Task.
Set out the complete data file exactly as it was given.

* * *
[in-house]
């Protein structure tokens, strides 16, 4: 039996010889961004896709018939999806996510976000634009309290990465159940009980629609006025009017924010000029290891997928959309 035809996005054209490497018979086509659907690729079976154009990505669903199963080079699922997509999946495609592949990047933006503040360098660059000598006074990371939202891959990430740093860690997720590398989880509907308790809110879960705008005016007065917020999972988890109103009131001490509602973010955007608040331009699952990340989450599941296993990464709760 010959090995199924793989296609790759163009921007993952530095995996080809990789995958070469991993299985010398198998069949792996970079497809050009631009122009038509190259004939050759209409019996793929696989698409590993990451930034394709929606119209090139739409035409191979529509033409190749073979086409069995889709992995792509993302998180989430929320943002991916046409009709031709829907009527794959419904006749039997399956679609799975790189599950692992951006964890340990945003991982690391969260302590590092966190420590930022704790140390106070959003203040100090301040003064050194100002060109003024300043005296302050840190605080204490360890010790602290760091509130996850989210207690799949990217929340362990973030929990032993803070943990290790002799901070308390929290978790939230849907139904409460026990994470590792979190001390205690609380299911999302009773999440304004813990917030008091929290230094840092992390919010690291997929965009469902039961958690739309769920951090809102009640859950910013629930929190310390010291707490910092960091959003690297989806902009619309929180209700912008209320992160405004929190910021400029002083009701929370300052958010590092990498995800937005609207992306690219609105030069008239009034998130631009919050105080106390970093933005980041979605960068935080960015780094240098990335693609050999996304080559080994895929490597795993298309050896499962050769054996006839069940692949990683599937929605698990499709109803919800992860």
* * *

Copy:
[in-house]
């Protein structure tokens, strides 16, 4: 039996010889961004896709018939999806996510976000634009309290990465159940009980629609006025009017924010000029290891997928959309 035809996005054209490497018979086509659907690729079976154009990505669903199963080079699922997509999946495609592949990047933006503040360098660059000598006074990371939202891959990430740093860690997720590398989880509907308790809110879960705008005016007065917020999972988890109103009131001490509602973010955007608040331009699952990340989450599941296993990464709760 010959090995199924793989296609790759163009921007993952530095995996080809990789995958070469991993299985010398198998069949792996970079497809050009631009122009038509190259004939050759209409019996793929696989698409590993990451930034394709929606119209090139739409035409191979529509033409190749073979086409069995889709992995792509993302998180989430929320943002991916046409009709031709829907009527794959419904006749039997399956679609799975790189599950692992951006964890340990945003991982690391969260302590590092966190420590930022704790140390106070959003203040100090301040003064050194100002060109003024300043005296302050840190605080204490360890010790602290760091509130996850989210207690799949990217929340362990973030929990032993803070943990290790002799901070308390929290978790939230849907139904409460026990994470590792979190001390205690609380299911999302009773999440304004813990917030008091929290230094840092992390919010690291997929965009469902039961958690739309769920951090809102009640859950910013629930929190310390010291707490910092960091959003690297989806902009619309929180209700912008209320992160405004929190910021400029002083009701929370300052958010590092990498995800937005609207992306690219609105030069008239009034998130631009919050105080106390970093933005980041979605960068935080960015780094240098990335693609050999996304080559080994895929490597795993298309050896499962050769054996006839069940692949990683599937929605698990499709109803919800992860």